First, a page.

Building Prodigy: Our new tool for efficient machine teaching

tech 3 minute read

I’m excited and proud to finally share what we’ve been working on since launching Explosion AI, alongside our NLP library spaCy and our consulting projects. Prodigy is a project very dear to my heart and seeing it come to life has been one of the most exciting experiences as a software developer so far.

A lot of the consulting projects we’ve worked on in the past year ended up circling back to the problem of labelling data to train custom models. Data annotation can be very tedious and time consuming. You need to select the examples, write manuals and hire annotators for the boring work. As a result, many companies dread this process. I’ve always had a hard time accepting that this was simply how things are.

When we first started working on the idea of a better, more efficient annotation tool, we were met with some skepticism. “Annotation is boring, that’s just how it is. Why do you care about making it enjoyable?” Conversations like these were what inspired last year’s post about huge potential of better tooling and UX for AI development.

In many cases, the creation of annotated data can seem like the ultimate unskilled labour. This suggests a tempting theory: annotation time should be dirt cheap, right? If so, then investment in annotation tools should be a waste. Just buy more labour. I think if you try this, you’ll see that people don’t behave so simply. The workers you’re hoping to hire so cheaply are homo sapiens, not homo economicus.

How front-end development can improve Artificial Intelligence

Prodigy takes this idea one step further, by letting developers and data scientists train models interactively, test out ideas and collect annotations themselves. Instead of wasting a human’s time with boring interfaces and repetitive questions, it uses what the model already knows to suggest what to ask next, and reduces the annotation to a simple, binary decision: yes or no. It’s a downloadable tool with a powerful command-line interface for training and evaluating models, and a flexible web application for collecting annotations straight from the browser.

Prodigy application

While the web application was what originally inspired Prodigy, it quickly grew into a more complex “machine teaching” tool. At the core of it are recipes, Python functions that orchestrate data streams, update the model and if necessary, start the web server to collect annotations. In other cases, recipes can simply run a training loop, or evaluate an already trained model using an evaluation set created with Prodigy. There are built-in recipes for training models with live annotations, recipes to batch train from already annotated datasets, recipes to test different training configurations and recipes to evaluate trained models.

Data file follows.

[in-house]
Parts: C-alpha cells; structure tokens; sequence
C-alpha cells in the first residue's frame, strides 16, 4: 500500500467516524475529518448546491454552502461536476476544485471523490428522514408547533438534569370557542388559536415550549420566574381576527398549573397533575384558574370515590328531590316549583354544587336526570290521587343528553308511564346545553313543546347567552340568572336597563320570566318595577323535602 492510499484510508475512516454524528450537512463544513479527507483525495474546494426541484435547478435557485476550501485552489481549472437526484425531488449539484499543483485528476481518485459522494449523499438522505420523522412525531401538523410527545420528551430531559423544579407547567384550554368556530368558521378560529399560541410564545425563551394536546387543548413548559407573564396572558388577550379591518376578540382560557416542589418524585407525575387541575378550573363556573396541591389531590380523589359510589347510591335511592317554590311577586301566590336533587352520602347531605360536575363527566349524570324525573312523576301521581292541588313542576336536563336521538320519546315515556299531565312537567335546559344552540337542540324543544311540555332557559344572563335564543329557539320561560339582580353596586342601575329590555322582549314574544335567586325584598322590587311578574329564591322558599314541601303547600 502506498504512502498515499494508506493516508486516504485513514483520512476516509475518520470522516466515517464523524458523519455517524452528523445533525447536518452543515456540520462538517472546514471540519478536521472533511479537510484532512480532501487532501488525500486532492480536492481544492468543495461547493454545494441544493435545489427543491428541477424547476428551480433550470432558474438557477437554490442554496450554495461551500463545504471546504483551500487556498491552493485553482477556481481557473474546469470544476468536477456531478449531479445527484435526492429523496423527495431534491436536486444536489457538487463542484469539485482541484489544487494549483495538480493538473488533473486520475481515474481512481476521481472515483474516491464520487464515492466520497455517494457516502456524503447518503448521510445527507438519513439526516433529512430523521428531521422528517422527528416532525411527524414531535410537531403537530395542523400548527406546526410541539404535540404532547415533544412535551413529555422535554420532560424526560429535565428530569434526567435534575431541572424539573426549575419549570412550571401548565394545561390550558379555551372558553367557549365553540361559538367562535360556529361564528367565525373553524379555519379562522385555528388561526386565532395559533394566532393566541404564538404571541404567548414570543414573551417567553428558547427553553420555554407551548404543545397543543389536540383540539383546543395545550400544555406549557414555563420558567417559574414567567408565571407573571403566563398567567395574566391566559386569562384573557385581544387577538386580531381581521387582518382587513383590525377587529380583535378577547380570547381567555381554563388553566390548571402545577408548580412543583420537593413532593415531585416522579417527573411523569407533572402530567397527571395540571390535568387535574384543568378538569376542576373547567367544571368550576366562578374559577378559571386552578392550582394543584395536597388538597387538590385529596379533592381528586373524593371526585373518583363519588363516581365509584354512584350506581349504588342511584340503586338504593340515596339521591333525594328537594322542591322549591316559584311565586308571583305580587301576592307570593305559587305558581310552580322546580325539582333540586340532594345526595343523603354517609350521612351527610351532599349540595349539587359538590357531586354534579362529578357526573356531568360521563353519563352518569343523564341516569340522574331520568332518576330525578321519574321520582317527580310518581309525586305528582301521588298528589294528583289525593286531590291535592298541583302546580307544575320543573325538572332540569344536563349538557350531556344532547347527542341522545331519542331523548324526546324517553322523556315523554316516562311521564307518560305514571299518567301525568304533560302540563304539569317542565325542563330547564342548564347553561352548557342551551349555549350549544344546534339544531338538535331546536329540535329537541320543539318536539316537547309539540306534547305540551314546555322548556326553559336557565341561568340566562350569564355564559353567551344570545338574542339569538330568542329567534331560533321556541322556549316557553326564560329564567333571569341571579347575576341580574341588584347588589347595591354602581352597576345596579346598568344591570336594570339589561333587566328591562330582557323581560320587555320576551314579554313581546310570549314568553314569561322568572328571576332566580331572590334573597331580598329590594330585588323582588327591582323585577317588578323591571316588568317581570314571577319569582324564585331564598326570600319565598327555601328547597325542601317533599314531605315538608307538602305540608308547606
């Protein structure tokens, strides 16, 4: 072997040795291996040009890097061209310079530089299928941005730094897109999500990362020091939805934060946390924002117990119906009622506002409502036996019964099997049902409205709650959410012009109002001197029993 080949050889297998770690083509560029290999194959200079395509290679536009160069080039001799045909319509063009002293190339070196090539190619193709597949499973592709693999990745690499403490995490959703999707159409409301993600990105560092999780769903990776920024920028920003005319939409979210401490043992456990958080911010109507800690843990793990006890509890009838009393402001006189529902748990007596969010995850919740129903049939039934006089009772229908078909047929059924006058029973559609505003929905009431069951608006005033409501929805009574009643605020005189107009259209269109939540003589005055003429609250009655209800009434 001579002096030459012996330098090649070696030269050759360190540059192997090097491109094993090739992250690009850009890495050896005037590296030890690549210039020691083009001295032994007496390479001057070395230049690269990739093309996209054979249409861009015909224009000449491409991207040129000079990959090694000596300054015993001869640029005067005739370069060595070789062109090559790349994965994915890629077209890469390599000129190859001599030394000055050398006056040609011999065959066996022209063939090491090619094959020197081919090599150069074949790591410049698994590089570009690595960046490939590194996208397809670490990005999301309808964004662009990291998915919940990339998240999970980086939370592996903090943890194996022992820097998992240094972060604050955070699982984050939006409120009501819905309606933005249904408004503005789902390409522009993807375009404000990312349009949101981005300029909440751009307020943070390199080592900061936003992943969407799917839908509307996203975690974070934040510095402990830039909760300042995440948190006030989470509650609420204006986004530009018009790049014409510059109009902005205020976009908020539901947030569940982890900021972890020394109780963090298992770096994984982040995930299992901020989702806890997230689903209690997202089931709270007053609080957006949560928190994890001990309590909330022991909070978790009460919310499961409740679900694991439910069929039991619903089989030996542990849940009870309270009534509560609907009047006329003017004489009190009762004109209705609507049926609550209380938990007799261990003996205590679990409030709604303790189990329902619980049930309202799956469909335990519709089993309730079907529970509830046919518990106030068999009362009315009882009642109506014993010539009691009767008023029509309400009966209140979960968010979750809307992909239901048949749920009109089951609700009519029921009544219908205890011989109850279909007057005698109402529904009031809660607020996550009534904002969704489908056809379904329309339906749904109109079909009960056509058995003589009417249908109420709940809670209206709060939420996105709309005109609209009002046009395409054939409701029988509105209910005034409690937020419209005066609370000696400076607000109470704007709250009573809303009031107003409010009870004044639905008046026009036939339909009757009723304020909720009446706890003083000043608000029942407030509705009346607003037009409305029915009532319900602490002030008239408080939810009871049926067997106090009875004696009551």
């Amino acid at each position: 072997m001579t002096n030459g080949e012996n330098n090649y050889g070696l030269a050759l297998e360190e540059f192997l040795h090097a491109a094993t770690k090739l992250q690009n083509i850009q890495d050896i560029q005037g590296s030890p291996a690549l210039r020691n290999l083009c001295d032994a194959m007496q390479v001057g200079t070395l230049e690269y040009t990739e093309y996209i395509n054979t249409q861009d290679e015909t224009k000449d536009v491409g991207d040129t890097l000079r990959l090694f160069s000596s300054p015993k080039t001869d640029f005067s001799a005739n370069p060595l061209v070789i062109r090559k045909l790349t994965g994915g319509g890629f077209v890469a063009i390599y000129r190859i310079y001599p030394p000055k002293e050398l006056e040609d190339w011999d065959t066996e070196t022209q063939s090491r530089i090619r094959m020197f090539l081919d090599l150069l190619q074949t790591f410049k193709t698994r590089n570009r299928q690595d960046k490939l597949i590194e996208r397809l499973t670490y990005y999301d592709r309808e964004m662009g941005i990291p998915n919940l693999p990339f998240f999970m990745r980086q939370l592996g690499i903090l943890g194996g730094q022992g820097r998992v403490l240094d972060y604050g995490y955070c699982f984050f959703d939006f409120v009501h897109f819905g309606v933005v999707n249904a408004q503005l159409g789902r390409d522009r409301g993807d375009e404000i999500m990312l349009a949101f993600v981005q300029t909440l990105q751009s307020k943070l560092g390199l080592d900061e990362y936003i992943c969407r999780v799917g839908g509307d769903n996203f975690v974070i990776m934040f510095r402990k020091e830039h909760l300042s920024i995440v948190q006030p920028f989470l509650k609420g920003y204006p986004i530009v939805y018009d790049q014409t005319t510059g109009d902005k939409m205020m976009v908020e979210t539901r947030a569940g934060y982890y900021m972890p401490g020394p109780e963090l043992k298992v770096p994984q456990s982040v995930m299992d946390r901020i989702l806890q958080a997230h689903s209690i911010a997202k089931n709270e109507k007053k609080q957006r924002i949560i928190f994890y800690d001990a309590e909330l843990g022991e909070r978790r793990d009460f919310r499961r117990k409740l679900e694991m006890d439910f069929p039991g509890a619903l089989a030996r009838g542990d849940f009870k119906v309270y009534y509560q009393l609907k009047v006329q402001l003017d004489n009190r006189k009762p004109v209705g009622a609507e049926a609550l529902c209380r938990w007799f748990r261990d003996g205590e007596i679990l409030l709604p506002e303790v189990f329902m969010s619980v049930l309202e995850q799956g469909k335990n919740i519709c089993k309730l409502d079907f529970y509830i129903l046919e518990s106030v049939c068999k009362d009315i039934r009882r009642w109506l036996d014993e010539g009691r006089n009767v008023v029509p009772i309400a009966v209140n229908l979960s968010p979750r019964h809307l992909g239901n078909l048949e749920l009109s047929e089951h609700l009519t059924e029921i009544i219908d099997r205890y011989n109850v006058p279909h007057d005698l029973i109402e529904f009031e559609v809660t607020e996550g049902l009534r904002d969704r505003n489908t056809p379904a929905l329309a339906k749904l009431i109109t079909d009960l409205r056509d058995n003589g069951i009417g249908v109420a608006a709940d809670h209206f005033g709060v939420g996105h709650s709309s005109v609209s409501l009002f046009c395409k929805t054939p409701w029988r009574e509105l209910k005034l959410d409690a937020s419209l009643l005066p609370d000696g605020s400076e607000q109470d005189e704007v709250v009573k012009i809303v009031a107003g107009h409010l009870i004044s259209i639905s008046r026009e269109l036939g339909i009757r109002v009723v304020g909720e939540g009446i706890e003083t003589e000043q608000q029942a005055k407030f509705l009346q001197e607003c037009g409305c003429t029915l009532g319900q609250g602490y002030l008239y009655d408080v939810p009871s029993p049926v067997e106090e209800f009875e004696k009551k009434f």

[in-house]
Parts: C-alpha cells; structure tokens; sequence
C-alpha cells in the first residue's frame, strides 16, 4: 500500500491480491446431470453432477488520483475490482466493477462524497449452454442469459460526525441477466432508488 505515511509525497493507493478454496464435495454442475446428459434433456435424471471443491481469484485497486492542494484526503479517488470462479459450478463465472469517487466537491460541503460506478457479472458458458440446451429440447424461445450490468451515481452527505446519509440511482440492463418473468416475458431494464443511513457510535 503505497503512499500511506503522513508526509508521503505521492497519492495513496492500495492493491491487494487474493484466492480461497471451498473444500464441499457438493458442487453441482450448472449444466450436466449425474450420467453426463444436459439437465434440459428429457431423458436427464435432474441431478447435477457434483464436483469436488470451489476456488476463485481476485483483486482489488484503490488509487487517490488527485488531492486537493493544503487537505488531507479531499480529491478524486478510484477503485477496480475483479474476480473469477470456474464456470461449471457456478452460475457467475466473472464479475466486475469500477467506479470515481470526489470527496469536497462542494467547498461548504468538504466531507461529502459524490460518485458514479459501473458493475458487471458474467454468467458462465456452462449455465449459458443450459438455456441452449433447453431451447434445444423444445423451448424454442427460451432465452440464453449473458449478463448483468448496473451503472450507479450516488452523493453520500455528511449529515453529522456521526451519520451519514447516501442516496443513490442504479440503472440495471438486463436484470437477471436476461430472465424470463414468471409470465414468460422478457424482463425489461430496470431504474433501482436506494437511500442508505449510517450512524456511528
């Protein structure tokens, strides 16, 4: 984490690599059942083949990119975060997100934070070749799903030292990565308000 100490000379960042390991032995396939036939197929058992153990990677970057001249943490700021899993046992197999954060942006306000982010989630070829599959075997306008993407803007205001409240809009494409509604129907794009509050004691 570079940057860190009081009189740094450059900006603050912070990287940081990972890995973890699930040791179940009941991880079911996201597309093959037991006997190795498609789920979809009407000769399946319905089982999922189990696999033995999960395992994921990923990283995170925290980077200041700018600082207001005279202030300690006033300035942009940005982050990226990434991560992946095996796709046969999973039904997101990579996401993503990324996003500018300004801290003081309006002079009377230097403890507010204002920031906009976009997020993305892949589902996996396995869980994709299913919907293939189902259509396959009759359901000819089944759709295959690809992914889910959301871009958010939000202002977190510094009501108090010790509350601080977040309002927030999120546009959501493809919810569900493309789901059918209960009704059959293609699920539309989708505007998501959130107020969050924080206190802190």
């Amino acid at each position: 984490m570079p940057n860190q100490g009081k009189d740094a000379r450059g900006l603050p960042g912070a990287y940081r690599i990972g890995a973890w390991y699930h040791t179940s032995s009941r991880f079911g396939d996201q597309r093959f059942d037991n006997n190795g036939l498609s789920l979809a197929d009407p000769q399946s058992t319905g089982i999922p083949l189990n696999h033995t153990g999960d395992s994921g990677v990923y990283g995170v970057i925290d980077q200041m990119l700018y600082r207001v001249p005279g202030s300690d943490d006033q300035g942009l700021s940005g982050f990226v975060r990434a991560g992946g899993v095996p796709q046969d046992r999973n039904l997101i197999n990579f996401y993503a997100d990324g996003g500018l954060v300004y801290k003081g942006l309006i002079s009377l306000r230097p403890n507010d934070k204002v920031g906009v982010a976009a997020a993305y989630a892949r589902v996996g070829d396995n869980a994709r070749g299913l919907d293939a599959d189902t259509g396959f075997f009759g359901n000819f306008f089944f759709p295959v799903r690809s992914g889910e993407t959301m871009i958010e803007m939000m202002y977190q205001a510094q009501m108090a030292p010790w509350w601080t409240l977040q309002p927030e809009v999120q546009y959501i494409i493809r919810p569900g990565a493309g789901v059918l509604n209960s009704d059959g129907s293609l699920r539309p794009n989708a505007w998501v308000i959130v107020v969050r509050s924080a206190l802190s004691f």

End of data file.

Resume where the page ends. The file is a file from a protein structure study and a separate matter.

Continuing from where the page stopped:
A big challenge when designing user APIs is keeping the right balance between out-of-the-box functionality, simplicity, and extensibility. How much can you assume about a user’s workflow? Where do you offer built-in hooks, and when, how and where do you ask the user to customise? Recipes seemed to be the best way to address this problem: the built-in ones cover most basic use cases, while custom recipes allow executing any Python code and returning a dictionary of components to use.

prodigy my_recipe my_dataset -F
def my_recipe(dataset):
    model = load_my_model()
    stream = load_my_stream()
    return {'dataset': dataset, 'stream': stream, 'update': model.update}

Why Prodigy is cloud-free

Prodigy will be a downloadable tool with a lifetime license, that you can install and run yourself – not a subscription service. This has become an unusual choice for a software startup. SaaS is a very popular business model and supposedly “the way to go”, because it promises repeat revenue and is very attractive to investors. However, not all tools are a good fit for a service model. Making Prodigy work “in the cloud” would mean taking away most of its benefits: running it on your local machine, streaming in your own data without having to upload it to a third-party server and easily configuring it with simple Python scripts.

For now, Prodigy’s main focus is making data science workflows easier, and allowing rapid iteration on both the code and the data. Because annotations can be collected quicker and models require less annotations to produce first results, it’s easier to conduct supervised learning experiments and find out whether an idea is working or not. This works best with extensible tools, not services.

Without a service layer, there was one problem, though: securely sharing annotation projects online, for example, to use Prodigy on your phone, or send the project over to a colleague or an external annotator. Running it on your server with a password-protected front-end is possible, but inconvenient. Ultimately, we decided on an end-to-end encrypted REST service that communicates with the user’s local machine. Annotation tasks are encrypted locally and decrypted only on the client in the web app by the annotator. The only data that will leave the user’s servers and hit ours is encrypted annotation tasks.

Next steps

Prodigy is currently in beta – you can still apply via the the website. Many of the beta signups we’ve received so far included interesting usage ideas from all kinds of different fields. We’re looking forward to shipping Prodigy to developers so it can be put to work.

To read more about Prodigy and see it in action, you can check out our blog post, see the more detailed docs and play with the live demo.

Ines Montani
About the author

Ines Montani

I'm a software developer working on Artificial Intelligence and Natural Language Processing technologies, and the co-founder and CEO of Explosion, makers of the popular NLP library spaCy and Prodigy, a modern annotation tool for machine learning. Read more →